April 02, 2019
From the nation's leading source on all things women and politics.
Can't Miss Event: Black Women Leaders Talk Friendship, Activism, and Politics Behind the Scenes 
On Monday, April 29th, CAWP will welcome Donna Brazile, Yolanda Caraway, Leah Daughtry, and Minyon Moore for a conversation about their book For Colored Girls Who Have Considered Politics . The four will headline this year's Senator Wynona Lipman Chair in Women's Political Leadership public program. Based on their extensive experience as political operatives and strategists, they tell the story of modern American political history through their careers and their friendship. The authors will appear at the Douglass Student Center at 7pm on the 2 9th . Learn more about the Lipman chair , its namesake , and our 2019 chairs .

Remember How There Are Elections This Year?
The 2020 election started before it was even 2019, and it's thrilling to see a record number of women seeking the presidency, but did you know that there are also elections this year? Filing deadlines have already passed for state elections in Kentucky, Mississippi, and Virginia, and New Jersey while Louisiana's comes later this year. The CAWP Crew TM has already started compiling data on the women running for office. You can check out our Women Candidates in 2019 page to see the women who've filed to run for office for statewide executive offices in Kentucky and Mississippi, as well as state legislature candidates in Mississippi and declared candidates in Louisiana. This page will also have updates on 2019 special elections, including those for U.S. Congress, and right now you can see the women contenders in two House special elections in North Carolina.
Oh Hey, There's An Election TONIGHT
It's Election Day in Chicago, and when the results come in Chicago will have its first Black woman mayor-elect. Earlier this year, Lori Lightfoot and Toni Preckwinkle advanced to a run-off election, and whoever emerges as the winner will become the first Black woman to lead the Windy City. Chicago will also become the largest American city in history to be led by a Black woman mayor. Stay tuned to CAWP's Twitter account tonight to get results; polls close at 7pm local time, 8pm on the East Coast. To get some background about this historic race, take a look at this Chicago Tribune article, featuring CAWP scholar Kelly Dittmar, that examines the dynamics of this campaign. To learn more about women of color in political office, see CAWP's fact sheets with current and historical data.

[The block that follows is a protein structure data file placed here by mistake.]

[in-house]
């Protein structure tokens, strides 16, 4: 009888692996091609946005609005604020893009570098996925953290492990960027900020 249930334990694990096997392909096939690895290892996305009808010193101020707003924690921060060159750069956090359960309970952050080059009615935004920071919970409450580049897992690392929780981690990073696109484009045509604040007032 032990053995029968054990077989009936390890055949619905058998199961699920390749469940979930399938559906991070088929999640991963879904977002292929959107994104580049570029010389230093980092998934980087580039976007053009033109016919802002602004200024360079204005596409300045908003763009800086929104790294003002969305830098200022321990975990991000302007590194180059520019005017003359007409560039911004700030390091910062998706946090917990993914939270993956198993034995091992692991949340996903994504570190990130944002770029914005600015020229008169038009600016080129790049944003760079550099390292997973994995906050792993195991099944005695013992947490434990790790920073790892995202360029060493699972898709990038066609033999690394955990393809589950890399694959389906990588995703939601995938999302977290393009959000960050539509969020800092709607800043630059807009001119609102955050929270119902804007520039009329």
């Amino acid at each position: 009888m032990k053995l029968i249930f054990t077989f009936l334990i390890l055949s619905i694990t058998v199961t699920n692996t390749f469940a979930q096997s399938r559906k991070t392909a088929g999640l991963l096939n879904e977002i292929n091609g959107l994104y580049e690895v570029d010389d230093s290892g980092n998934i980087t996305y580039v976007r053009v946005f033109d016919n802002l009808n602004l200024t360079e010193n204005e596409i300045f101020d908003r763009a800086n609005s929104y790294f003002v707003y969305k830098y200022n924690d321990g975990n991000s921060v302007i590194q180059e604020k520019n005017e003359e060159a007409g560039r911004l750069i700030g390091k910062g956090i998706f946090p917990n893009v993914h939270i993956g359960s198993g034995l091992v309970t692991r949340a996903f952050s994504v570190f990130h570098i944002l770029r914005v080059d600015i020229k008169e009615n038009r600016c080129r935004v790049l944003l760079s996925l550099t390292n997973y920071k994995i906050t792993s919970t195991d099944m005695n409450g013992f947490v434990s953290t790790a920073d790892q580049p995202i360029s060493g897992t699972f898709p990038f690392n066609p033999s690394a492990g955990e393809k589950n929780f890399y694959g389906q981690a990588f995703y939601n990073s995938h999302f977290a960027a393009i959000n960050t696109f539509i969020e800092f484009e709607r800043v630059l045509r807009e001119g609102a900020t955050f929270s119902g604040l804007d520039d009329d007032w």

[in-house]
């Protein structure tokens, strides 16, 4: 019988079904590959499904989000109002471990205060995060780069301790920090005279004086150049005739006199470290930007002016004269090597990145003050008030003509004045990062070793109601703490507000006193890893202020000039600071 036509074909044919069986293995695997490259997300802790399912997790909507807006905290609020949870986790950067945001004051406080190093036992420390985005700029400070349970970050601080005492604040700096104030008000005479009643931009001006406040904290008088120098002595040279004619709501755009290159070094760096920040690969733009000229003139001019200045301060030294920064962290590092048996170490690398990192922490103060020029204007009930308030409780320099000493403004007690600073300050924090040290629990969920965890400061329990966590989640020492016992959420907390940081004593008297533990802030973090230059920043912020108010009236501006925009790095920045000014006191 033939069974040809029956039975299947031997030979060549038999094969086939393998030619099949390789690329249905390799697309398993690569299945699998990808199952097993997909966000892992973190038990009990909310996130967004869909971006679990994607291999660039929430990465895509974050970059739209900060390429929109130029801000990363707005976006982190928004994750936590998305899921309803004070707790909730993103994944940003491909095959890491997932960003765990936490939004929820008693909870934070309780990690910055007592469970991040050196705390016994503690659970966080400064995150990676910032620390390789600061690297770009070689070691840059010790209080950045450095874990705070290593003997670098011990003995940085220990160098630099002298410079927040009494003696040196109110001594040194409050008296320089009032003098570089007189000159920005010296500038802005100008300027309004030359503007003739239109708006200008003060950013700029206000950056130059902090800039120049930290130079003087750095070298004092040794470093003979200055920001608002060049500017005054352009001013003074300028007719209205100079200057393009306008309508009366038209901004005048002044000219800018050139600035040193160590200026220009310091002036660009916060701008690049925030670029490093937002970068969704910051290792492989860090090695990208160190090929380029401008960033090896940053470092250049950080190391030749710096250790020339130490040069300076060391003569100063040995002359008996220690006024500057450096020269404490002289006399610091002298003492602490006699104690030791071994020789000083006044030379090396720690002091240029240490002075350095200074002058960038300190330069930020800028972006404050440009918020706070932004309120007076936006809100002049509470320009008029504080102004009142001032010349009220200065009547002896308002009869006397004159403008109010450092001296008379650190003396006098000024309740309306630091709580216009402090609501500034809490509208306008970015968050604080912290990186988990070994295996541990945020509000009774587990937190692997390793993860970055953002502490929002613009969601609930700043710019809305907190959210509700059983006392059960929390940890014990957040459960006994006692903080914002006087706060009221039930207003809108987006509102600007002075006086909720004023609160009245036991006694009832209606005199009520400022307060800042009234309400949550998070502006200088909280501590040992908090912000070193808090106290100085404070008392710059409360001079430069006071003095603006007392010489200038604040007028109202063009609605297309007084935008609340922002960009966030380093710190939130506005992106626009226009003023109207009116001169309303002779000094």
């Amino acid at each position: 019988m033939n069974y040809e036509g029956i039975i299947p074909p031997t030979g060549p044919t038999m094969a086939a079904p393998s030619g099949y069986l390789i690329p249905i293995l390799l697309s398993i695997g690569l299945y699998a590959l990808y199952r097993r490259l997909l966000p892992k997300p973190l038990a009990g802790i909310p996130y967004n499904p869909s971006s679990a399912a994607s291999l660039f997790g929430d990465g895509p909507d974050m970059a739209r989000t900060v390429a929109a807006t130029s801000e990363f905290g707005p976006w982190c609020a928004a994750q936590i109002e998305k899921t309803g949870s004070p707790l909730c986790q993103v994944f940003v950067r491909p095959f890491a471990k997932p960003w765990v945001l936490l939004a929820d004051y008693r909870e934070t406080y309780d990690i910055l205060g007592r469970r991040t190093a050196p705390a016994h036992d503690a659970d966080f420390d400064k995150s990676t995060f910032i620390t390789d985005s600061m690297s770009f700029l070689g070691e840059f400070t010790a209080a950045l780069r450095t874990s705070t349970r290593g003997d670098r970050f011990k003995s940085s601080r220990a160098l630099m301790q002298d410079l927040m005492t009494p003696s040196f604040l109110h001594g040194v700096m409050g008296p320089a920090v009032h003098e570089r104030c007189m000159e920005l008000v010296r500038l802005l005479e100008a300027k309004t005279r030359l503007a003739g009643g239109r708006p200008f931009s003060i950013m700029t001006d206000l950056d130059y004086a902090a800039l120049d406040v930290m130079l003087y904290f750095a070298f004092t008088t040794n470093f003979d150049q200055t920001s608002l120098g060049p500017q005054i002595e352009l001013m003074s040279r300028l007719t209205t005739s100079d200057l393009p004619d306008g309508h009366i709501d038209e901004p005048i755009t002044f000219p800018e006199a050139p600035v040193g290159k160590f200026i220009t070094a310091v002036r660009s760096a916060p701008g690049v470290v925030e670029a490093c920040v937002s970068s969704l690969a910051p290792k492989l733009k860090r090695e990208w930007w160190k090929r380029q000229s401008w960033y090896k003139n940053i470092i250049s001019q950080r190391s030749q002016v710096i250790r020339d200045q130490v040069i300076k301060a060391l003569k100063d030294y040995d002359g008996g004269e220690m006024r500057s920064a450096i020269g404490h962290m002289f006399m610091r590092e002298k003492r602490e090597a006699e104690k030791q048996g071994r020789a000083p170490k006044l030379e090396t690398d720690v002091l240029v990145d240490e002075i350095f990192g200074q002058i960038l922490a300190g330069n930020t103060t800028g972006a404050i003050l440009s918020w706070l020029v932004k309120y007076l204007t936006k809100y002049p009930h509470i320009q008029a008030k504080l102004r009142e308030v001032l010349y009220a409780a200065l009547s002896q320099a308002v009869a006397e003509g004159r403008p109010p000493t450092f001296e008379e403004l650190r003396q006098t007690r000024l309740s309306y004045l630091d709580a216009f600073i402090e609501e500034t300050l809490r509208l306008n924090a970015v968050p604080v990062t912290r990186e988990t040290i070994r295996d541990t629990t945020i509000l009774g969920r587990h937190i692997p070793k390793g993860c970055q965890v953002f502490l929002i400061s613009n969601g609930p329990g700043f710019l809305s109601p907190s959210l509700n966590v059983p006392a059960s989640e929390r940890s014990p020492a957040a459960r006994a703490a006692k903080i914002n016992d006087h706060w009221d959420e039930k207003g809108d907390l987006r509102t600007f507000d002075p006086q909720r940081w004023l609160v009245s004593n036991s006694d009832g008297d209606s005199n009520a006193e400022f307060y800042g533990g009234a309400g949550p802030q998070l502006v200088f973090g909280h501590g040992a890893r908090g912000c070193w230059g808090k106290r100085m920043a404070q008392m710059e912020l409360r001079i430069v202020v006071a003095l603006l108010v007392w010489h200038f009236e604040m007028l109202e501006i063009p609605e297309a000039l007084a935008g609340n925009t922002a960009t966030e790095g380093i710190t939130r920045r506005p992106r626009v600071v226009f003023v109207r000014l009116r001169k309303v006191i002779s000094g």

New Jersey Marks New Milestone
Last month, CAWP released part one of its New Jersey County Report Card, covering county freeholders and mayors in the state, and the report shows that, in 2019, New Jersey has more women freeholders than any time in history. Currently, 44 women hold freeholder positions around New Jersey, making up 33% of all freeholders in the state. In addition, 14 women of color serve as freeholders, 10% of the total, including 7 Black women, 5 Latinas, and 2 Asian Pacific Islander women. Around the state, 86 women serve as mayors, an increase from 80, but women still comprise only 15% of all New Jersey mayors. The New Jersey County Report Card also provides a county ranking based on the proportion of women serving in these positions. The top three counties for women's representation on freeholder boards are Somerset (60%), Bergen (57%), and Union (56%), where women hold a majority of the available positions. By contrast, both Salem and Warren counties have zero women serving as freeholders. Union (38%), Mercer (33%), and Hunterdon (27%) counties have the highest proportion of women serving as mayors. The bottom seven counties in our mayoral rankings see women holding less than 10% of those offices, and Hudson County has zero women among its 12 mayors.

Part two of our New Jersey County Report Card will be released in the coming months, and will be comprised of data on city council members throughout the state, as well as an overall county ranking compiled from the freeholder, mayor, and council member rankings. Stay tuned.
You Make Me Feel Brand NEWL® 
The next generation of women leaders won't appear spontaneously; their ideas need consideration, their curiosities nurtured, their ambitions encouraged. CAWP's NEW Leadership ® program prepares college women interested in politics with workshops on leadership and activism, professional skill-building, and networking opportunities with successful practitioners. The flagship NEW Leadership ® program in New Jersey will take place from June 6th to the 11th in New Brunswick, and is open to rising juniors and seniors in four-year New Jersey colleges and universities, as well as all students in two-year programs. Know a talented young woman with leadership potential? The application deadline is April 16th, so encourage them to apply today!

Know a talented young woman with leadership potential that doesn't happen to live in New Jersey? Our national network of NEWL ® partners administer programs around the country. Find one near you.
Help us help the young women leaders of tomorrow.


Presidential Watch: Men of the Year

For this edition of News & Notes Presidential Watch, we're taking a look at men in 2020, as the media has been interrogating the effects of having multiple women running on the shape the race will take. Arit John, in Bloomberg, talked to Kelly Dittmar about how removing "white + male" as the default for a presidential candidate is leading the men in the race to examine their own gender and what it means for their decision-making. Dittmar also spoke to NPR about a similar topic, telling them that male candidates answering questions about whiteness and maleness "just has them answering the same questions that women and candidates of color have always been asked."